DUSA advisors talk Civilian Talent Management with APG senior civilians
July 30, 2009
Career advisors from the Office of the Deputy Under Secretary of the Army visited Aberdeen Proving Ground July 14 to 16 to provide an overview of the Army's Civilian Talent Management Program - a new central management talent pool for senior civilians - affecting GS-15 or NSPS upper pay-band 3 equivalents.
Jennifer Bennett and Troy Perry, career advisors with the DUSA Civilian Senior Leadership Development Office, briefed APG GS-15s and answered questions about the program.
They explained that Civilian Talent Management, CTM, aligns the senior civilian management at the GS-15 level with that of colonels, generals and the Senior Executive Service - providing an enterprise view of leadership positions and the available talent.
Bennett said the alignment translates into an equivalent pay grade, opportunities for assignment in multiple commands, educational enhancement and greater visibility of job vacancies through its Talent Pool.
She said that enrollment in CTM is voluntary and that the Army is encouraging the program because it expects to face mobility and retention challenges at the civilian level as a result of base realignment and closure over the next few years.
She said that most listeners responded positively although some expressed concerns with mobility in regard to the geographic mobility portion of the presentation.
"We explained that management mobility includes functional and command mobility as well," she said. "The program is about career development. Employees identify the specific position they are interested in. We need to know their preferences to develop senior leaders."
What is Civilian Talent Management'
Civilian Talent Management is an initiative designed to fuse the Army's current and projected civilian leadership requirements with the individual employee's desires for reassignment and career growth. Currently, the Army has only limited visibility of its senior civilian workforce and the positions that they occupy.
What are the first steps of the program'
The first major step to the central management of senior civilians is talent pool registrations. Because the number of eligible members of the talent pool is more than 11,000, registration is being phased per location/command. Career advisors will visit the eligible population in 25 central locations, offering program presentations and answering questions. The drive continues through early October.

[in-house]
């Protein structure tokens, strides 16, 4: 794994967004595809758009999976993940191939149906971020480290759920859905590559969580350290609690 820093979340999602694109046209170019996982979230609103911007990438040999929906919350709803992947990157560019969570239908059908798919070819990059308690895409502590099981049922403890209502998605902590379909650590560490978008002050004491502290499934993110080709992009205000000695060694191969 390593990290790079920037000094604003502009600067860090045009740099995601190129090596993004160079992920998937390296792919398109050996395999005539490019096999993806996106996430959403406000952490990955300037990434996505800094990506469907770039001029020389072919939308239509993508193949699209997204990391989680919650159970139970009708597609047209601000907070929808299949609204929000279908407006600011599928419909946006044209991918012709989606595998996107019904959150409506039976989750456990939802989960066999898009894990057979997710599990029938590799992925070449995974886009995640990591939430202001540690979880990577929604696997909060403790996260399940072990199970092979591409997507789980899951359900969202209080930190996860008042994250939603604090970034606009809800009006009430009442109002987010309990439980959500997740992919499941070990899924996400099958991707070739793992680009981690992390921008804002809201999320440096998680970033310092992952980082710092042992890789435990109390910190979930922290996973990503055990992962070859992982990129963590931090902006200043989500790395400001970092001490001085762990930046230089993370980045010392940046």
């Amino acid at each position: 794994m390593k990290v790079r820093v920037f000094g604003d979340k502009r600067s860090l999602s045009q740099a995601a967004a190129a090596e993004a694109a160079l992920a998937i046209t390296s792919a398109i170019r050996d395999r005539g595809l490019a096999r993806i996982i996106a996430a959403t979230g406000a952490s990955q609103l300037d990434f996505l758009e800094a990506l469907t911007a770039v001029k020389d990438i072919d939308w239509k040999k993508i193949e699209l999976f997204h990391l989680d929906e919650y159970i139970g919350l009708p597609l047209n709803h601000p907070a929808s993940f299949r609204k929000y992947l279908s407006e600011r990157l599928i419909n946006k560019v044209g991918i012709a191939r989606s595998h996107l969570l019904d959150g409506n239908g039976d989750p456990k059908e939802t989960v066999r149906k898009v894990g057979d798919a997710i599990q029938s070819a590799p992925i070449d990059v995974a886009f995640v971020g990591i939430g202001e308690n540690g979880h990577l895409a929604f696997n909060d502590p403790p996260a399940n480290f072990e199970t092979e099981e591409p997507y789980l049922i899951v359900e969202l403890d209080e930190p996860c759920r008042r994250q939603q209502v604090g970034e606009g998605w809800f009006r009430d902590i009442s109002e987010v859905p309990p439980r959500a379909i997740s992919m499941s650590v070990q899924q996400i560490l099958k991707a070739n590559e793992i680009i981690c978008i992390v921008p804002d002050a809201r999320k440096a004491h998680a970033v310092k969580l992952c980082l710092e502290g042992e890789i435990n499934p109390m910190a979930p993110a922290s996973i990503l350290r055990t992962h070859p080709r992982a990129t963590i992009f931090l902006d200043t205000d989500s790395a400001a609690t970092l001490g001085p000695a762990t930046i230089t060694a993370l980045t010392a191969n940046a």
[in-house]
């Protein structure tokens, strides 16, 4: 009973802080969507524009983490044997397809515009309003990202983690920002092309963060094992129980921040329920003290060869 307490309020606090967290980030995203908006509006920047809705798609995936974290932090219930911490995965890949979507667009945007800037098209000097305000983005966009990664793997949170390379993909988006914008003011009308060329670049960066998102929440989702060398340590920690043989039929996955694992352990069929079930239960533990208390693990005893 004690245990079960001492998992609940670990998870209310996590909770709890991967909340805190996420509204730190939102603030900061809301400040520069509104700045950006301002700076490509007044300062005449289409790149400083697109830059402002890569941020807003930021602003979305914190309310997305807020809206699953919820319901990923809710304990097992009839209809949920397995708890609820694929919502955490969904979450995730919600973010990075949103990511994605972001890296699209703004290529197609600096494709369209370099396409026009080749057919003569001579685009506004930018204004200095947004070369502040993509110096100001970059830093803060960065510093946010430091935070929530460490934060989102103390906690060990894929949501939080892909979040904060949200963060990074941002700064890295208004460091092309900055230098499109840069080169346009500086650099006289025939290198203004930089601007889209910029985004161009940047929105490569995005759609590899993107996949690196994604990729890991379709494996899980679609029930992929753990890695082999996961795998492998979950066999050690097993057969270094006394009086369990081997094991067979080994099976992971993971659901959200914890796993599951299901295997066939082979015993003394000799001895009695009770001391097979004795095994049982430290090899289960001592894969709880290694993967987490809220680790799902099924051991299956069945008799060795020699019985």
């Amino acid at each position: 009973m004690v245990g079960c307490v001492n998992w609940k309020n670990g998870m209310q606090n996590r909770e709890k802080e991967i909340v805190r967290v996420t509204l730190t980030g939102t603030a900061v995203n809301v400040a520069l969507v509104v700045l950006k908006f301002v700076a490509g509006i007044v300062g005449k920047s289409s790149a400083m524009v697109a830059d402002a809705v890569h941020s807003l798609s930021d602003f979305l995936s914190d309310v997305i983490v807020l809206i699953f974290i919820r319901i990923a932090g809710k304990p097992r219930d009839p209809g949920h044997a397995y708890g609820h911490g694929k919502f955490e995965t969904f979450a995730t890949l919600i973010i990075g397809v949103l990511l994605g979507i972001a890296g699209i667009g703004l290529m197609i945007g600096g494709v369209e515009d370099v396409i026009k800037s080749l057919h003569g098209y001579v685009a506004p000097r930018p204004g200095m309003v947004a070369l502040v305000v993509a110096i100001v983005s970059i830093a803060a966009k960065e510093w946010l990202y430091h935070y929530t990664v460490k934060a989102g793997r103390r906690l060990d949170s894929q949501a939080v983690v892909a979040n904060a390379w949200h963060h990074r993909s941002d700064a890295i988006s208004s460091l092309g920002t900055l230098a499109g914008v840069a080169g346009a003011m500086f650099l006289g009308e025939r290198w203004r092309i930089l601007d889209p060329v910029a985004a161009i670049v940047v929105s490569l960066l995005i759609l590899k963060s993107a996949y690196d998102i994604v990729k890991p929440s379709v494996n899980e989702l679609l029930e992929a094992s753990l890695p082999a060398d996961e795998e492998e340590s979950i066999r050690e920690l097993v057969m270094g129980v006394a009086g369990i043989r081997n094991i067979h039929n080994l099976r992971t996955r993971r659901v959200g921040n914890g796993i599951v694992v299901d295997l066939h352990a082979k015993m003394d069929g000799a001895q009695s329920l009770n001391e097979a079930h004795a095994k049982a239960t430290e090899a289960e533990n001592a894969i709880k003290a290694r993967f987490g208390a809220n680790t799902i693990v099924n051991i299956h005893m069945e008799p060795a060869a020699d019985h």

Why is this important to the Army'
Developing and managing the civilian corps is beneficial to employees, commanders and the Army as a whole. The expected outcomes for employees are greater visibility of opportunities, increased support of professional goals and potential, and improved knowledge transfer between transitioning personnel. Commanders receive timely vacancy forecasting and knowledge transfer, a reduction of lost productivity that accompanies vacancies, and improved succession planning. In addition, the Army optimizes its talent exchange, acquires greater visibility of vacancies and available talent pool, and gains senior leaders with a broad perspective who operate well in complex environments.
How will the Civilian Talent Management Program work'
The Civilian Talent Management Office will collaborate with Army organizations to determine existing or projected vacancies, anticipate succession planning and develop slates of registered members of the talent pool for leaders to consider.
What are the next steps'
The initial focus of the CTMO is on 383 positions identified by Army senior leaders as Army Enterprise Positions. The Army defines AEPs as those leading strategic thought, providing long-term planning and execution
For more information, Department of the Army civilians can sign onto AKO to access the Civlian Senior Leader Development Office Web site, https://www.csldo.army.mil.
The CTM interim policy is also posted on the Web site.